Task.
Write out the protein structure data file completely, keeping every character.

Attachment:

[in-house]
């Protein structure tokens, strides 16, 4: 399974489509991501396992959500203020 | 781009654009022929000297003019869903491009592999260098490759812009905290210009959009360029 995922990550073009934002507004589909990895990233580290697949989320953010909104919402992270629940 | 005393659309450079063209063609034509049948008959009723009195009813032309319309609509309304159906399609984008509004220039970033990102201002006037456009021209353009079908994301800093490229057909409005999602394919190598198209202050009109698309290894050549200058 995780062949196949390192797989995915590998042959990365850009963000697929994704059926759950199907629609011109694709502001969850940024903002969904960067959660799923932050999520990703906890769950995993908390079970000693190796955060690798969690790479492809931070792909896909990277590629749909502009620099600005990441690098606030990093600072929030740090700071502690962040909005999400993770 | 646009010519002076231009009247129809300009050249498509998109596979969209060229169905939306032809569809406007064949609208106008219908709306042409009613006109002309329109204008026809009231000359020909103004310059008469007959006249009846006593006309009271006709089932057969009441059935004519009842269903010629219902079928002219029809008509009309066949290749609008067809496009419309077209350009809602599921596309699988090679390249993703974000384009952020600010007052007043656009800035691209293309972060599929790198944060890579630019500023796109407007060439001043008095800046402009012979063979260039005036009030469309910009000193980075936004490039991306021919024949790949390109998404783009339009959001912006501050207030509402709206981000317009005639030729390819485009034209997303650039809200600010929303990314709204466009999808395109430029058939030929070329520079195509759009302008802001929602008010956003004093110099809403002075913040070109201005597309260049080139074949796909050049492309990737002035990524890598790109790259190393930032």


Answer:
[in-house]
């Protein structure tokens, strides 16, 4: 399974489509991501396992959500203020 | 781009654009022929000297003019869903491009592999260098490759812009905290210009959009360029 995922990550073009934002507004589909990895990233580290697949989320953010909104919402992270629940 | 005393659309450079063209063609034509049948008959009723009195009813032309319309609509309304159906399609984008509004220039970033990102201002006037456009021209353009079908994301800093490229057909409005999602394919190598198209202050009109698309290894050549200058 995780062949196949390192797989995915590998042959990365850009963000697929994704059926759950199907629609011109694709502001969850940024903002969904960067959660799923932050999520990703906890769950995993908390079970000693190796955060690798969690790479492809931070792909896909990277590629749909502009620099600005990441690098606030990093600072929030740090700071502690962040909005999400993770 | 646009010519002076231009009247129809300009050249498509998109596979969209060229169905939306032809569809406007064949609208106008219908709306042409009613006109002309329109204008026809009231000359020909103004310059008469007959006249009846006593006309009271006709089932057969009441059935004519009842269903010629219902079928002219029809008509009309066949290749609008067809496009419309077209350009809602599921596309699988090679390249993703974000384009952020600010007052007043656009800035691209293309972060599929790198944060890579630019500023796109407007060439001043008095800046402009012979063979260039005036009030469309910009000193980075936004490039991306021919024949790949390109998404783009339009959001912006501050207030509402709206981000317009005639030729390819485009034209997303650039809200600010929303990314709204466009999808395109430029058939030929070329520079195509759009302008802001929602008010956003004093110099809403002075913040070109201005597309260049080139074949796909050049492309990737002035990524890598790109790259190393930032």